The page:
Home Construction Loan – Why Building Your Dream Home is a Better Investment Than Buying

Picture your Dream Home. Does it have a hot tub? A screening room? A subterranean garage for your collection of vintage roadsters? Everyone knows what their dream home looks like. So why do so few people actually build it? The truth is that building the home of your dreams often costs less than buying a house on the market. All it takes is good plans, an experienced contractor, and the right financing. Today, that means a construction loan.

In the past, the federal prime rate was so high that it made construction loans very expensive. People didn’t want to pay large sums to borrow funds, so they would finance their home construction with a line of credit on an existing home or by spending their cash reserves. Problems often would occur if the funds ran out or if the project went over budget.

With lower rates now available, more and more people are turning to construction loans. Not only are they economical, they also provide built-in protection for your project to ensure it is completed on time and on budget.

Even with dropping home values, home construction nearly always costs less than purchasing a home on the market. This includes buying a lot or a “tear down” and building from the ground up, as well as adding improvements to your own home or a property purchased out of foreclosure. Borrowing money for these types of projects is better than draining your own funds because, as all good real estate investors know, using leverage increases the return on your investment and allows you to invest your money elsewhere. With a construction loan, borrowers only need to invest a minimum amount of funds into the project (generally 5-20% of total project cost) and can finance the rest. Simply put, using debt to finance the building makes your home an even greater investment.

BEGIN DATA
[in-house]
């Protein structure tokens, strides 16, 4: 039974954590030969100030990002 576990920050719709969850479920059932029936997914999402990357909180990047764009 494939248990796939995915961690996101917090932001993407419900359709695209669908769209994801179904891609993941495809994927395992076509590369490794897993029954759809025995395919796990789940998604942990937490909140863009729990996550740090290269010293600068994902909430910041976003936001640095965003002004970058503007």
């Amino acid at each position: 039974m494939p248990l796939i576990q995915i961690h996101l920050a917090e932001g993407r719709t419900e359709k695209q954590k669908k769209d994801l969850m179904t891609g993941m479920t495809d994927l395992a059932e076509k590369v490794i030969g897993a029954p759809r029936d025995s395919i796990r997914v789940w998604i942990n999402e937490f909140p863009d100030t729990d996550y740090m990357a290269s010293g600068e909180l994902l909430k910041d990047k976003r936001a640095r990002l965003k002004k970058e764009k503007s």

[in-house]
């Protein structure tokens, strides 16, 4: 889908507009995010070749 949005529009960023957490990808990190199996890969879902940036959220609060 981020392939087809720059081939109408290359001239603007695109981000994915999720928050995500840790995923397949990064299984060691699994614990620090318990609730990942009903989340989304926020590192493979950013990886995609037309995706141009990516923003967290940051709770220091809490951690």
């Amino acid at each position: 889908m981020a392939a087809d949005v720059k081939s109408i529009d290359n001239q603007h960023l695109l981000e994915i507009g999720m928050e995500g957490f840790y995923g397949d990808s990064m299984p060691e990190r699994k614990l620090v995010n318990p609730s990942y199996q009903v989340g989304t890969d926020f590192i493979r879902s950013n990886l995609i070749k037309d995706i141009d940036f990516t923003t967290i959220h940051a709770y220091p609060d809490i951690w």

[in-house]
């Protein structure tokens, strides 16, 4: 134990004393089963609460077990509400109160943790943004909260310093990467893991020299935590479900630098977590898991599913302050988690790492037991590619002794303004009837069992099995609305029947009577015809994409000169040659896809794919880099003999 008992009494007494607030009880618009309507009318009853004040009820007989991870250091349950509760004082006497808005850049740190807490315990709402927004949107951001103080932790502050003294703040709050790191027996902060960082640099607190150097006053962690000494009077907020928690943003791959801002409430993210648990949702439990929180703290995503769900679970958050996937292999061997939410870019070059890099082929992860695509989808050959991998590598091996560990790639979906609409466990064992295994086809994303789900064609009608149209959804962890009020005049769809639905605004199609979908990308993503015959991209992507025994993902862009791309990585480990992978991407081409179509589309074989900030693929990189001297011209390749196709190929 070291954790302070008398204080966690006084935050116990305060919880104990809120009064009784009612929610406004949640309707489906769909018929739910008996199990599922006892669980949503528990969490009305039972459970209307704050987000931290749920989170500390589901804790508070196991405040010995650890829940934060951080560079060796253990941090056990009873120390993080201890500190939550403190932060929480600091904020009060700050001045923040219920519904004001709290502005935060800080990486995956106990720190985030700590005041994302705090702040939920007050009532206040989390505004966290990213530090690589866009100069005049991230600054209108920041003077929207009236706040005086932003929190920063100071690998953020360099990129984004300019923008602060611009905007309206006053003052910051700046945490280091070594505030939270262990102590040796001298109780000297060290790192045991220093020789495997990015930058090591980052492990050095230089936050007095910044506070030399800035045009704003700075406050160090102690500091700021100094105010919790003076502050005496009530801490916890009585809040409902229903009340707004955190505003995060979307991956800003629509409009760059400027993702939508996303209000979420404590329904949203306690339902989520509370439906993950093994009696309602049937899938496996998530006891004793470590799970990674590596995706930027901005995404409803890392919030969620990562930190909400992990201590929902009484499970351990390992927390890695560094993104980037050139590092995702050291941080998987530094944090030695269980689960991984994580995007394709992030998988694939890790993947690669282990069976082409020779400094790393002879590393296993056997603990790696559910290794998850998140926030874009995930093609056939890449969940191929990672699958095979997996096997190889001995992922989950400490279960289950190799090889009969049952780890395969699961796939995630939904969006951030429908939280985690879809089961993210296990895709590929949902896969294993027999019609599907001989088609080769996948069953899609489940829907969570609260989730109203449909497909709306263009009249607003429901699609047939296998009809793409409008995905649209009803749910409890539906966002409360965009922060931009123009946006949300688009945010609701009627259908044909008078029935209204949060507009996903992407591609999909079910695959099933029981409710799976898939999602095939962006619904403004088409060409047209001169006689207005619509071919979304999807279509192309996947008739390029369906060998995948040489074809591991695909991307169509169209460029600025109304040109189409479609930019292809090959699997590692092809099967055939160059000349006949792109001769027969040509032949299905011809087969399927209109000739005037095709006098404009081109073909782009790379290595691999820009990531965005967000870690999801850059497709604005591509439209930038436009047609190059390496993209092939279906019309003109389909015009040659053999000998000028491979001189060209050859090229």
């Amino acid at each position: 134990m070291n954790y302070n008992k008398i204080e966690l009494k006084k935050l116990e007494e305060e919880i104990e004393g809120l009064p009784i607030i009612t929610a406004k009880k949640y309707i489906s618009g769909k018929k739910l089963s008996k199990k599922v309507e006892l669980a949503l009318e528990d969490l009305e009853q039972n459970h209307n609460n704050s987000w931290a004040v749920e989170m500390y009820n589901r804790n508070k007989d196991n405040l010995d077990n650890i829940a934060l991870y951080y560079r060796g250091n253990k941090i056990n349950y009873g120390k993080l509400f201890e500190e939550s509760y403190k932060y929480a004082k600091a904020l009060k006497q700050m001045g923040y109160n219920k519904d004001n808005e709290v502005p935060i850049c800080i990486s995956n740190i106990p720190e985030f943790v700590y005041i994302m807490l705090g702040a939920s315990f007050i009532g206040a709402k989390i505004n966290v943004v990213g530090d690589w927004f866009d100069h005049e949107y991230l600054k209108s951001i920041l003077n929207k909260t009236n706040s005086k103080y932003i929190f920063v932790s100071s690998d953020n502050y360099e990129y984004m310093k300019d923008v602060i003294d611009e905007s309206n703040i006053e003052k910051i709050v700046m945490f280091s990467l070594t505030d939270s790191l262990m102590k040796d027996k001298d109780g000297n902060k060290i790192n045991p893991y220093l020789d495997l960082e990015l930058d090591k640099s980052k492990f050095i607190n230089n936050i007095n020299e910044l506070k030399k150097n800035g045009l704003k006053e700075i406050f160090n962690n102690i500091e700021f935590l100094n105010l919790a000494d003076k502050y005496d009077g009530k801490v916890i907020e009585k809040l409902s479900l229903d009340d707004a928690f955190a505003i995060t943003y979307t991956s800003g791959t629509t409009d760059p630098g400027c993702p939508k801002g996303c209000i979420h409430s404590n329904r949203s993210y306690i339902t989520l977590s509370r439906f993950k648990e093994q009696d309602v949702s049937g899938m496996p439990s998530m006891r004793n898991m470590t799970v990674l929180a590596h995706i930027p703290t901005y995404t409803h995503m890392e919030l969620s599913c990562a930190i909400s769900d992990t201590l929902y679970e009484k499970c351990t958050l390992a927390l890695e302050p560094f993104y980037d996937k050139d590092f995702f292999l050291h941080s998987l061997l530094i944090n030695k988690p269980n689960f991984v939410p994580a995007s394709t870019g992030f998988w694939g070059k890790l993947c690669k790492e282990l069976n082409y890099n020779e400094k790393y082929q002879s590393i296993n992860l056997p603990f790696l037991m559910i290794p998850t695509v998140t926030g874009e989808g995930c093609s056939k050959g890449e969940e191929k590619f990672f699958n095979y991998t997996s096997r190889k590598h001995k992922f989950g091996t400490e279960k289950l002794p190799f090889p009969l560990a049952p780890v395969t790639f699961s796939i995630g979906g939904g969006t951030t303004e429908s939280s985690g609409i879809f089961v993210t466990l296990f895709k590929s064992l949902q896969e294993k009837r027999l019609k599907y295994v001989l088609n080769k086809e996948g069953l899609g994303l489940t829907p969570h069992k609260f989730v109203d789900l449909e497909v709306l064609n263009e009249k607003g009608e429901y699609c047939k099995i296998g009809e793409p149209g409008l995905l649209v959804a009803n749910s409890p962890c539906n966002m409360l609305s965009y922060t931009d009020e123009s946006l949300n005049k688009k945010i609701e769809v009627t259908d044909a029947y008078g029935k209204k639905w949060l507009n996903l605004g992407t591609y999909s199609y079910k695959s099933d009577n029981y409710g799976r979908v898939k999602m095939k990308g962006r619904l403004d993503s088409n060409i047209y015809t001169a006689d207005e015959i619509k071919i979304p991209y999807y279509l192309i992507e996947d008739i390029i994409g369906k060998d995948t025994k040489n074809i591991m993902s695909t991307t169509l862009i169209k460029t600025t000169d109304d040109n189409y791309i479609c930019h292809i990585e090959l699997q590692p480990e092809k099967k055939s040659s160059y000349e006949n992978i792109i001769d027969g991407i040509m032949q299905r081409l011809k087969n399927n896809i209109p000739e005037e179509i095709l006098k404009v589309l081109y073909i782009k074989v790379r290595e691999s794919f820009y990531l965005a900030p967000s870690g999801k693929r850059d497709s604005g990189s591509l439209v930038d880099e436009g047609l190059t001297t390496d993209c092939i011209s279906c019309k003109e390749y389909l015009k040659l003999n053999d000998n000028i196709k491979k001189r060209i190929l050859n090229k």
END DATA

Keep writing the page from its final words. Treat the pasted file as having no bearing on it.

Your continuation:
They also offer safeguards that help keep your project on time and under budget. First, the bank issuing the loan works hard to ensure you are working with a reputable builder. Most banks require that the construction loan request include a contractor package that needs to be approved. If your builder has bad credit problems, past lawsuits or has received complaints to the licensing board, the bank will generally catch this information and reject your builder. Second, the bank issuing your loan watches the construction process from start to finish. Unlike loans that are issued as a lump sum, with a construction loan the bank requires that your approved contractor submit for draws to get reimbursed as each phase of work is completed. The bank even schedules site visits to ensure that the work is done in a satisfactory manner and on time. The bank is offering to do due diligence on your builder and project.

Upon completion of the construction phase, some loans seamlessly rolls to permanent mortgage which is why they are known as a “one time close”. What will you have achieved by building your own home? Even more than the satisfaction of living in your dream home, the result and impact on your balance sheet can be dramatic. Upon completion, you will own a home valued at the full market price of a new home for the cost of the land purchase and construction, often as much as 25-30% less than the retail market value.

Build The Home of Your Dreams With a Construction Loan

With the current economy trend setting low real-estate prices, many assume that buying a used home is worth every dollar they fork out. Others engage in apartment loans, thinking of it as hitting two birds in one stone: having your own home while gaining some extra cash through rental income. While these are all very good strategies, some families opt to get a construction loan and build the home of their dreams.